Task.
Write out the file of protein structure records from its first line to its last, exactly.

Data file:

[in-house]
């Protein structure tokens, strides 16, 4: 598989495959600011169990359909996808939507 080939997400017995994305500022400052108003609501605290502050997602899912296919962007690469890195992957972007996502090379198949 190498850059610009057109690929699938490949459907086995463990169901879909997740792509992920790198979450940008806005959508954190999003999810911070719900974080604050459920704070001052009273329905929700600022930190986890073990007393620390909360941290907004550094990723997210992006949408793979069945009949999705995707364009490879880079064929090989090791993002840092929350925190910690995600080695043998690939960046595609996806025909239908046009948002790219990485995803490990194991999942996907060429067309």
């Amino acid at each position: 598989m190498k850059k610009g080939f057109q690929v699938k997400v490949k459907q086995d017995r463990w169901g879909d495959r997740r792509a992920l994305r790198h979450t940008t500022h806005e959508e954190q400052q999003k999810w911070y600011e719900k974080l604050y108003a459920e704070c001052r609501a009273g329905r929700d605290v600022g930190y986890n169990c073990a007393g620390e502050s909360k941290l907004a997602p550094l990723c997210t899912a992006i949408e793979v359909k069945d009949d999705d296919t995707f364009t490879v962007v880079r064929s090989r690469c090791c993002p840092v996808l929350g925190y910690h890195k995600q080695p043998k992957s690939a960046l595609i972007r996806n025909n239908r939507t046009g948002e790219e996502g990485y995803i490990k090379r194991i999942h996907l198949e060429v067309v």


[in-house]
């Protein structure tokens, strides 16, 4: 598989495959600011169990359909996808939507 080939997400017995994305500022400052108003609501605290502050997602899912296919962007690469890195992957972007996502090379198949 190498850059610009057109690929699938490949459907086995463990169901879909997740792509992920790198979450940008806005959508954190999003999810911070719900974080604050459920704070001052009273329905929700600022930190986890073990007393620390909360941290907004550094990723997210992006949408793979069945009949999705995707364009490879880079064929090989090791993002840092929350925190910690995600080695043998690939960046595609996806025909239908046009948002790219990485995803490990194991999942996907060429067309």
């Amino acid at each position: 598989m190498k850059k610009g080939f057109q690929v699938k997400v490949k459907q086995d017995r463990w169901g879909d495959r997740r792509a992920l994305r790198h979450t940008t500022h806005e959508e954190q400052q999003k999810w911070y600011e719900k974080l604050y108003a459920e704070c001052r609501a009273g329905r929700d605290v600022g930190y986890n169990c073990a007393g620390e502050s909360k941290l907004a997602p550094l990723c997210t899912a992006i949408e793979v359909k069945d009949d999705d296919t995707f364009t490879v962007v880079r064929s090989r690469c090791c993002p840092v996808l929350g925190y910690h890195k995600q080695p043998k992957s690939a960046l595609i972007r996806n025909n239908r939507t046009g948002e790219e996502g990485y995803i490990k090379r194991i999942h996907l198949e060429v067309v």